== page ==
From that point, we remained a web design company until a friend suggested we start an e-commerce company…  and we started in 2016.  As this was a potential start-up with interested investors, I started running the numbers to see how this business model could work.  Please read my journey here — The Nusantara Story.

An aside:  After was established in 2005, there was a period of about 10 years where I got involved with Malaysian Chess, when my son became our State Champion in 2005.  That was an interesting journey where I got to apply the thinking skills I learned from Scott.  The skill of ‘emptying’ and ‘bracketing’ — where I practiced emptying from my past assumptions and cherished ideals, and bracketing things I didn’t yet understand, and resisting forming unfounded conclusions.  By applying the teachings of Scott, I helped my son reach number 2 in the Nationals and I was appointed the Mind Coach of the National Team that defeated Singapore for the first time in over a decade on 1st January 2011.  In that journey, I derived deep insights into how stress and intense pressure can distort the thinking of even the brightest minds.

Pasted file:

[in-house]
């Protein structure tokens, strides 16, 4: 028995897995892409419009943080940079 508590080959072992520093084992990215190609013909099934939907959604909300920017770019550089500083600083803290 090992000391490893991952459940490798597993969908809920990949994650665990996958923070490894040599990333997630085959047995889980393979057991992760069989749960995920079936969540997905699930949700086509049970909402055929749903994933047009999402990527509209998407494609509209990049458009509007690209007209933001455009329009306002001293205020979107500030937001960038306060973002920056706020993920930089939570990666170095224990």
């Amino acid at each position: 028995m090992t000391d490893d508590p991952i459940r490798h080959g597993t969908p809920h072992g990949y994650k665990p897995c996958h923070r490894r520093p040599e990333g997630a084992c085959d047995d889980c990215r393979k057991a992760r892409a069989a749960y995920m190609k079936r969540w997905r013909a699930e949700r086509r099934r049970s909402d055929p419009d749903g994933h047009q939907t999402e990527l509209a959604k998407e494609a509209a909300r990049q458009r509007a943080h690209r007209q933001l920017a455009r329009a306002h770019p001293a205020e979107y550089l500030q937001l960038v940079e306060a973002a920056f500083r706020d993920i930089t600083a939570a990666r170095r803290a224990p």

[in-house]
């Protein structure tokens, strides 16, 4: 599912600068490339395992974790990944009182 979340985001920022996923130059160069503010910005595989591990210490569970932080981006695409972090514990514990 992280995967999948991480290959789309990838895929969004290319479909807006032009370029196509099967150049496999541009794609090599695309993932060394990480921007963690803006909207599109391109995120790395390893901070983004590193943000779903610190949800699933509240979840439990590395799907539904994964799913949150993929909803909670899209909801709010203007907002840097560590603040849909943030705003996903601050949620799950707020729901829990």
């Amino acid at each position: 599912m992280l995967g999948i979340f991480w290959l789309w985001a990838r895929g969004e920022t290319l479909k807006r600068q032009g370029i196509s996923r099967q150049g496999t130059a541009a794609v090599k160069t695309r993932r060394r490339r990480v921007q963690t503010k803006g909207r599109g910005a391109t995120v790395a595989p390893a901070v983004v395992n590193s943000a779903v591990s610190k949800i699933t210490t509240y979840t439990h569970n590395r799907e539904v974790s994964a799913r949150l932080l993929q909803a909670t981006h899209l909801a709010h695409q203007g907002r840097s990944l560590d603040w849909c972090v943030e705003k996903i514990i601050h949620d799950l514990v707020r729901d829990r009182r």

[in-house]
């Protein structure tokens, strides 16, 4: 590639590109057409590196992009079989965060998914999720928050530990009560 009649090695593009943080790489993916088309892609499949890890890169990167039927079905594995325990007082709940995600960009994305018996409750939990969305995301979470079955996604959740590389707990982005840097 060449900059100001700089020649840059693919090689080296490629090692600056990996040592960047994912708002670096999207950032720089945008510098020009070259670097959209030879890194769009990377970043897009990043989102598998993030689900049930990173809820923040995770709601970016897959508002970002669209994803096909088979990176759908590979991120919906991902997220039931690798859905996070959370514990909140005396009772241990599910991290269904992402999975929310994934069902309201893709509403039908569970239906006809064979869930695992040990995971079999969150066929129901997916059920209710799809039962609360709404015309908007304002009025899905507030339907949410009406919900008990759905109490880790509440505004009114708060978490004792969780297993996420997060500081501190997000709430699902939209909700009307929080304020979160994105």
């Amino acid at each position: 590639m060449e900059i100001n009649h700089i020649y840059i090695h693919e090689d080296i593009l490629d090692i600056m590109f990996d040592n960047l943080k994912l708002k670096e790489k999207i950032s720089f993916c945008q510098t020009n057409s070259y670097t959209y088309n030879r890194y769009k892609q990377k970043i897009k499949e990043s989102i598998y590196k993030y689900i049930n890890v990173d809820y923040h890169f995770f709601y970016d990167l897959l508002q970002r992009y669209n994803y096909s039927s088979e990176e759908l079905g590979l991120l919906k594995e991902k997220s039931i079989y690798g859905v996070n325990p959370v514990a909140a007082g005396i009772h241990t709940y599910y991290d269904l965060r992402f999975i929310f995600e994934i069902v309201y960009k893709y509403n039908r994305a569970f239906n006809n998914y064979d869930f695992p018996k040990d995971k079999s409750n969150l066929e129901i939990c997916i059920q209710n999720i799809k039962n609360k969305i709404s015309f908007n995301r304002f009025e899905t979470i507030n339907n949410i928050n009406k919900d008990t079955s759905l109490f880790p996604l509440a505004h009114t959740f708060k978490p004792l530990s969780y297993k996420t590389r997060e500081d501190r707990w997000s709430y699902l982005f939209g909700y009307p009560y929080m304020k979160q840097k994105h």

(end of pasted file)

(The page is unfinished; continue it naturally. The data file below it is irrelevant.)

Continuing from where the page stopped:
After setting up Nusantara, I set about relooking at how to promote it in the now very-changed environment of the WWW.  What I saw were constantly shifting rules and dysfunctional promotional & advertising models.  Gone were the organically-grown independents.  Have they been absorbed by rent-seeking platforms selling illusory solutions?  It feels like trying to build on shifting sand.  It’s an ongoing investigation.  And so much noise set upon bought hits, click-throughs, followers and subscribers.  So how would genuine small businesses get seen and get a foothold up the ladder?  It appears that while we are moving from meaningless room to meaningless room we are in fact feeding the then emerging “Matrix”.

From Nusantara, I got reconnected with our region’s culture of ‘civility’.  It felt very similar to what Scott set out to do.  Do the dots join?  Would his seminal work of ‘community building in business’ work in the now rapidly changing world of the WWW today?  Can building a community in business walk us out of the kafkaesque world back into a world where hopes and dreams were nourished, as they were in the WWW of the early 2000s, before we became batteries in the “Matrix”?

So in 2021, we revived It’s My Life e-magazine (version 2) to get independently verifiable data, while I continue to explore other promotional tools.  In our seemingly serendipitous journeys from 2002, would we now be able to see the elephant in the room and perhaps begin to understand the WWW for the first time?

With that in mind, I started this blog to document the lessons learnt over 2 decades on the WWW as well as a Facebook group called The Spiritual Realist in Business where I hope like minds can continue to explore the idea of a business community as envisioned by M Scott Peck, but which never quite took off in his lifetime.  With the emergence of business models around the world that serve to entrap rather than build…  I think Community Building in Business is more important now than ever before.